BWW Reviews: Macha Revives Fascinating GARBO's CUBAN LOVER


Garbo's Cuban Lover
by Odalys Nanin
directed by Nanin and Laura Butler
@ The Macha Theatre
through October 30

Celebrating its 10th anniversary Odalys Nanin's Garbo's Cuban Lover, in its third revival, currently at the Macha Theatre in WeHo, still copiously exudes the passion of Cuban writer Mercedes De Acosta (in Hollywood from 1931 until her tragic illness & death in 1968) for her art and the supposed love of her life, Greta Garbo. Based on the rumored lesbian relationships that de Acosta had with Garbo, Dietrich, Tallulah Bankhead, Eva Le Gallienne and others, Lover is Nanin's lovingly woven fictional account of how she believed it happened.

Its look at behind-the-scenes Hollywood and personal lives of the stars and creative people of the 1930s is a surefire allure, as audiences adore nostalgia and gossip. For Odalys Nanin, who not only wrote, but produces, co-directs and stars as well, it's a glowing tour-de-force. Nanin has added some scenes since I last saw the play in 2004 at the Stella Adler Theatre in Hollywood. Isadora Duncan (Erin Holt) serves as de Acosta's muse and provides sly, witty commentary on her mistress' dalliances with Garbo (Lina Hall) and Dietrich (Vera Petrechenka), both of whom had many dark secrets and caused dreadful disappointments for de Acosta. Garbo is portrayed as a nature lover taking hikes and swimming in mountain lakes after a hard day's shoot at the studio, which she abhorred. She is also shown to be the intensely private creature of Hollywood history books, full of sad longing for her homeland and possessing an irritating way of getting what she wanted when she wanted it, even if it hurt de Acosta to her very soul. Nanin as writer portrays Dietrich as the sensually aggressive and playful femme fatale fans came to expect. For de Acosta, Dietrich was an affair to remember, whereas Garbo was the most important love in her otherwise work-oriented life.

Nanin knows de Acosta from the inside out and so her direction (wisely receiving a third eye from Laura Butler) and acting are sublime. There's hardly a false move, as the piece moves swiftly from studio office to salon to lake to Hollywood manse. Set and lighting design by John Toom and costumes by Shon LeBlanc bring out the elegance that surely was Hollywood in its faded heyday. Another plus element of the play is its fiercely honest look at MGM, Irving Thalberg (John Nagle), his brutal studio system and how it could literally chew up and spit out its writers and stars.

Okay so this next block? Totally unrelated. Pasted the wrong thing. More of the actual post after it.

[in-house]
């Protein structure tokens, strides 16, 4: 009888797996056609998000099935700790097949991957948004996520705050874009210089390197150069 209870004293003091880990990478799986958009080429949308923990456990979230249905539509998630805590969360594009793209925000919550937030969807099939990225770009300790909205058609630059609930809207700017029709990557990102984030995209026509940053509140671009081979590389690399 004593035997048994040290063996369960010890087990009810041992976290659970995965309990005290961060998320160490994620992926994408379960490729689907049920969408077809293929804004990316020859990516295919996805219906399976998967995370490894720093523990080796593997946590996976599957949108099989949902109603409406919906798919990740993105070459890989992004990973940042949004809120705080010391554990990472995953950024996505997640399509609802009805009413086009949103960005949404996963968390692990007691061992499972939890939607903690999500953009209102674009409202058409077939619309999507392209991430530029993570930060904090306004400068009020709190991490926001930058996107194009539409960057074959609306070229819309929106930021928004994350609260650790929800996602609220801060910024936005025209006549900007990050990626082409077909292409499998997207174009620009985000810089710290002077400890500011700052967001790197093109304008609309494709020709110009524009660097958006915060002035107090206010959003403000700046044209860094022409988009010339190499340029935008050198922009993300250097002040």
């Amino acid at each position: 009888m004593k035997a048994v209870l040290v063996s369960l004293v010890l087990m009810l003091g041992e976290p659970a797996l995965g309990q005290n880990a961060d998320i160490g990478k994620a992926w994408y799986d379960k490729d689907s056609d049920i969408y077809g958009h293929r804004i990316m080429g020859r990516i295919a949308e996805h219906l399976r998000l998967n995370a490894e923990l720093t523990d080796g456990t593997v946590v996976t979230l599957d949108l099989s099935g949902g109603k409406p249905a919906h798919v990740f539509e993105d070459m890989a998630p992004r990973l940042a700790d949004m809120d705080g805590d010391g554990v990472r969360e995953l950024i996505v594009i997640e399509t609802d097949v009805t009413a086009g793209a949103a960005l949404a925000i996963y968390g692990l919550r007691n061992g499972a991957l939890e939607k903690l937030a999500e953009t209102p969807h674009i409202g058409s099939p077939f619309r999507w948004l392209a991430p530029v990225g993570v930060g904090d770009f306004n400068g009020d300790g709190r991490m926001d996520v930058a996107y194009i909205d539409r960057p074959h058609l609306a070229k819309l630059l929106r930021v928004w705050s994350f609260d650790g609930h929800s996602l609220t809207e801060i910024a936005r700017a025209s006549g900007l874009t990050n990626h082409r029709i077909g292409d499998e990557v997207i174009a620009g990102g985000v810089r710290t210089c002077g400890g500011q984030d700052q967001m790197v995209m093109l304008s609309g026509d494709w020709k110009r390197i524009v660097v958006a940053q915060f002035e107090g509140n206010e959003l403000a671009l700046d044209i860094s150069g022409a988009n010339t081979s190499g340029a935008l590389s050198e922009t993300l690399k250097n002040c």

The acting is overall excellent with Nanin doing without a doubt the best work. Hall and Petrechenka both give an essence of Garbo and Dietrich respectively, as it is practically impossible to inhabit the skin of either legend. Neither portrayal comes off stereotypical. Holt is lovely and graceful as Duncan. Lisa Merkin is right on target as Salka Viertel, the venomous socialite/writer who engineers stealing de Acosta's script of Queen Christina. Ginger Pennington adds great touches of humor as another one of de Acosta's brief wartime love interests. John Nagle does fine work essaying taskmaster Thalberg, one of MGM's writing editors and Viertel's butler.

I have exquisite memories of French actress Lydie Denier who played Garbo in the 2004 production, as her incredible beauty made Garbo that much more enchanting. But Hall (sharing the role with Elyse Mirto) brings her own lovely quality to the role. Garbo's Cuban Lover ultimately belongs to Odalys Nanin whose soul-searching, poetic interpretation of lesbian de Acosta gives the piece its most glowing and heartfelt moments.


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